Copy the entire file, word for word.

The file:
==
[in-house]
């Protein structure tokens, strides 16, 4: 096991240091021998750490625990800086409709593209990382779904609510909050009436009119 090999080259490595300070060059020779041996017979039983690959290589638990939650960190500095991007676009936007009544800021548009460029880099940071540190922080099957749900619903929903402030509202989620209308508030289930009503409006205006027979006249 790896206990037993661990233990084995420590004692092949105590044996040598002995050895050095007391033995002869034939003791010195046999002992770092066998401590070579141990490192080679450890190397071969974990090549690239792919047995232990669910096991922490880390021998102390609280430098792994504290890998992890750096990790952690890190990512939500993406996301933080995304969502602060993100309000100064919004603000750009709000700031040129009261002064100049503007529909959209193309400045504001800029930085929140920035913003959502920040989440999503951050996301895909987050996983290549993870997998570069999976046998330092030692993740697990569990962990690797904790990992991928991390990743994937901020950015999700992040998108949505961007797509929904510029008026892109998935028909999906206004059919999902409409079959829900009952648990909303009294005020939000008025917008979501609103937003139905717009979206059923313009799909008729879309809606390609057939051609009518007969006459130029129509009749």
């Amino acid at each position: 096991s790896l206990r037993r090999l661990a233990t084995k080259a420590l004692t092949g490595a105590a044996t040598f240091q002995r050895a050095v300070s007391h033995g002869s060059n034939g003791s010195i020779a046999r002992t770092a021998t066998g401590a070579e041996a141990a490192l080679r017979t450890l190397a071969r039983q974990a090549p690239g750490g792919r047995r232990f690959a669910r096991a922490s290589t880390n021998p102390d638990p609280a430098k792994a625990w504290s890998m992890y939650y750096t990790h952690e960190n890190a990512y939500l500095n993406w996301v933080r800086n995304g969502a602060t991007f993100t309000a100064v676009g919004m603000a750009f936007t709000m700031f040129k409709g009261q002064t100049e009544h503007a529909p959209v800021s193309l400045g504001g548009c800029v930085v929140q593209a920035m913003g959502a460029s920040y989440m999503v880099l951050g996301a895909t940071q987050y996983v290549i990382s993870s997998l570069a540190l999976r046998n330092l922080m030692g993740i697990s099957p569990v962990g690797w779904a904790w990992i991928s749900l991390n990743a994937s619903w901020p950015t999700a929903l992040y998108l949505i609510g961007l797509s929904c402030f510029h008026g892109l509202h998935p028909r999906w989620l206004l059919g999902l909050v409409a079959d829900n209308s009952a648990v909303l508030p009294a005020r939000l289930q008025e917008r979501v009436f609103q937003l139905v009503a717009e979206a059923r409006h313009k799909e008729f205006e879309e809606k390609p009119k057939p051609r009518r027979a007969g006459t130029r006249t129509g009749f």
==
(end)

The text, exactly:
[in-house]
């Protein structure tokens, strides 16, 4: 096991240091021998750490625990800086409709593209990382779904609510909050009436009119 090999080259490595300070060059020779041996017979039983690959290589638990939650960190500095991007676009936007009544800021548009460029880099940071540190922080099957749900619903929903402030509202989620209308508030289930009503409006205006027979006249 790896206990037993661990233990084995420590004692092949105590044996040598002995050895050095007391033995002869034939003791010195046999002992770092066998401590070579141990490192080679450890190397071969974990090549690239792919047995232990669910096991922490880390021998102390609280430098792994504290890998992890750096990790952690890190990512939500993406996301933080995304969502602060993100309000100064919004603000750009709000700031040129009261002064100049503007529909959209193309400045504001800029930085929140920035913003959502920040989440999503951050996301895909987050996983290549993870997998570069999976046998330092030692993740697990569990962990690797904790990992991928991390990743994937901020950015999700992040998108949505961007797509929904510029008026892109998935028909999906206004059919999902409409079959829900009952648990909303009294005020939000008025917008979501609103937003139905717009979206059923313009799909008729879309809606390609057939051609009518007969006459130029129509009749």
């Amino acid at each position: 096991s790896l206990r037993r090999l661990a233990t084995k080259a420590l004692t092949g490595a105590a044996t040598f240091q002995r050895a050095v300070s007391h033995g002869s060059n034939g003791s010195i020779a046999r002992t770092a021998t066998g401590a070579e041996a141990a490192l080679r017979t450890l190397a071969r039983q974990a090549p690239g750490g792919r047995r232990f690959a669910r096991a922490s290589t880390n021998p102390d638990p609280a430098k792994a625990w504290s890998m992890y939650y750096t990790h952690e960190n890190a990512y939500l500095n993406w996301v933080r800086n995304g969502a602060t991007f993100t309000a100064v676009g919004m603000a750009f936007t709000m700031f040129k409709g009261q002064t100049e009544h503007a529909p959209v800021s193309l400045g504001g548009c800029v930085v929140q593209a920035m913003g959502a460029s920040y989440m999503v880099l951050g996301a895909t940071q987050y996983v290549i990382s993870s997998l570069a540190l999976r046998n330092l922080m030692g993740i697990s099957p569990v962990g690797w779904a904790w990992i991928s749900l991390n990743a994937s619903w901020p950015t999700a929903l992040y998108l949505i609510g961007l797509s929904c402030f510029h008026g892109l509202h998935p028909r999906w989620l206004l059919g999902l909050v409409a079959d829900n209308s009952a648990v909303l508030p009294a005020r939000l289930q008025e917008r979501v009436f609103q937003l139905v009503a717009e979206a059923r409006h313009k799909e008729f205006e879309e809606k390609p009119k057939p051609r009518r027979a007969g006459t130029r006249t129509g009749f």